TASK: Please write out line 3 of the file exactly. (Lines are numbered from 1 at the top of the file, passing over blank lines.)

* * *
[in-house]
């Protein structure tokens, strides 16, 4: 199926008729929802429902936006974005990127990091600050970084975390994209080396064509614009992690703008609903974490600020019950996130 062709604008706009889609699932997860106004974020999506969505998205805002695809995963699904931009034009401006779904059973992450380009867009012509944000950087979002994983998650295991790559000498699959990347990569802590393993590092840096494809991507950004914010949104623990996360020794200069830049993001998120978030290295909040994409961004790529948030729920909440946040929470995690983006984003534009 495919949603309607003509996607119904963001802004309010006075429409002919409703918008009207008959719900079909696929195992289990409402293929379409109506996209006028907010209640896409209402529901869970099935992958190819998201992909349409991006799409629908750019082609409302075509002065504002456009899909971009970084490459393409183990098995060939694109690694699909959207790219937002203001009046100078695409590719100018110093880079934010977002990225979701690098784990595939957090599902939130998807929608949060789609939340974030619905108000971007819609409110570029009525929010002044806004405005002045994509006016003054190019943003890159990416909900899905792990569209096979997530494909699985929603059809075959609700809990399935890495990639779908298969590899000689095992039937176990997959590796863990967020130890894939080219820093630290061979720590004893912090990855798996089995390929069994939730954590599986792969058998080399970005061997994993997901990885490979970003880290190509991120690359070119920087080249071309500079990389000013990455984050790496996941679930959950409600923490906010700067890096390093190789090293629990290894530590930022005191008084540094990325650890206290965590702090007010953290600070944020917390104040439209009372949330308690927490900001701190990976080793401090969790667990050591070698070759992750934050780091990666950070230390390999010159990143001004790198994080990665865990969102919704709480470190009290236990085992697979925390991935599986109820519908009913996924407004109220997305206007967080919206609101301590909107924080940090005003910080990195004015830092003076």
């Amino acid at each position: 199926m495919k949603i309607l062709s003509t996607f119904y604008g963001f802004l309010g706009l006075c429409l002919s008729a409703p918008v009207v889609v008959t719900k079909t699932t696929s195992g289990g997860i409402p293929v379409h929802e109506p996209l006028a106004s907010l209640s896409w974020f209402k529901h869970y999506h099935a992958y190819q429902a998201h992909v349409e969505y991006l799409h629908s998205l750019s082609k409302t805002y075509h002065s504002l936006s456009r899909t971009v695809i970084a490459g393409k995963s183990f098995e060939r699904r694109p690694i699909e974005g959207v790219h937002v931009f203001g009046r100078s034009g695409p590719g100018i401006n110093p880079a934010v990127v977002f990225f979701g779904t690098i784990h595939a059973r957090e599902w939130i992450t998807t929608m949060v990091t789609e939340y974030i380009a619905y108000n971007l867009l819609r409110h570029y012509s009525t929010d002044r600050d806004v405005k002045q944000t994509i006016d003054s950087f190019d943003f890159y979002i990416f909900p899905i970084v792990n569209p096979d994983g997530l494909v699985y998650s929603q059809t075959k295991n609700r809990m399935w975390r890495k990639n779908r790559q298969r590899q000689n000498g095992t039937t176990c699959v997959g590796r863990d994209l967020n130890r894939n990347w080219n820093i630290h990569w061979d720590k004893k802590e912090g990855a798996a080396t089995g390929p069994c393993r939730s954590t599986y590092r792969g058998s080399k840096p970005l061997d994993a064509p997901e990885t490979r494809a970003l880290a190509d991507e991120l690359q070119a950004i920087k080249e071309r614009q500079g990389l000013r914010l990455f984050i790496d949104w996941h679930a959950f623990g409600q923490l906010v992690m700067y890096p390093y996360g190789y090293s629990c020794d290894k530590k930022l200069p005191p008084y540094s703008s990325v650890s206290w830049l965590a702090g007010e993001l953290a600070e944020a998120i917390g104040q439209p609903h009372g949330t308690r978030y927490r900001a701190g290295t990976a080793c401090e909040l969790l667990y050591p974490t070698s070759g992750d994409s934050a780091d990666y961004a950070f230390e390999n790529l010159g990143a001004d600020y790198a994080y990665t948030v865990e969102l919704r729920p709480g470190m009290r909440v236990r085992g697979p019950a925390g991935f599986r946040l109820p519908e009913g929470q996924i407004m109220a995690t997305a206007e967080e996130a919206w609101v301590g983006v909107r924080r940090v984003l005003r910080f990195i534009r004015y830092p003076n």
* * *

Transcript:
């Amino acid at each position: 199926m495919k949603i309607l062709s003509t996607f119904y604008g963001f802004l309010g706009l006075c429409l002919s008729a409703p918008v009207v889609v008959t719900k079909t699932t696929s195992g289990g997860i409402p293929v379409h929802e109506p996209l006028a106004s907010l209640s896409w974020f209402k529901h869970y999506h099935a992958y190819q429902a998201h992909v349409e969505y991006l799409h629908s998205l750019s082609k409302t805002y075509h002065s504002l936006s456009r899909t971009v695809i970084a490459g393409k995963s183990f098995e060939r699904r694109p690694i699909e974005g959207v790219h937002v931009f203001g009046r100078s034009g695409p590719g100018i401006n110093p880079a934010v990127v977002f990225f979701g779904t690098i784990h595939a059973r957090e599902w939130i992450t998807t929608m949060v990091t789609e939340y974030i380009a619905y108000n971007l867009l819609r409110h570029y012509s009525t929010d002044r600050d806004v405005k002045q944000t994509i006016d003054s950087f190019d943003f890159y979002i990416f909900p899905i970084v792990n569209p096979d994983g997530l494909v699985y998650s929603q059809t075959k295991n609700r809990m399935w975390r890495k990639n779908r790559q298969r590899q000689n000498g095992t039937t176990c699959v997959g590796r863990d994209l967020n130890r894939n990347w080219n820093i630290h990569w061979d720590k004893k802590e912090g990855a798996a080396t089995g390929p069994c393993r939730s954590t599986y590092r792969g058998s080399k840096p970005l061997d994993a064509p997901e990885t490979r494809a970003l880290a190509d991507e991120l690359q070119a950004i920087k080249e071309r614009q500079g990389l000013r914010l990455f984050i790496d949104w996941h679930a959950f623990g409600q923490l906010v992690m700067y890096p390093y996360g190789y090293s629990c020794d290894k530590k930022l200069p005191p008084y540094s703008s990325v650890s206290w830049l965590a702090g007010e993001l953290a600070e944020a998120i917390g104040q439209p609903h009372g949330t308690r978030y927490r900001a701190g290295t990976a080793c401090e909040l969790l667990y050591p974490t070698s070759g992750d994409s934050a780091d990666y961004a950070f230390e390999n790529l010159g990143a001004d600020y790198a994080y990665t948030v865990e969102l919704r729920p709480g470190m009290r909440v236990r085992g697979p019950a925390g991935f599986r946040l109820p519908e009913g929470q996924i407004m109220a995690t997305a206007e967080e996130a919206w609101v301590g983006v909107r924080r940090v984003l005003r910080f990195i534009r004015y830092p003076n």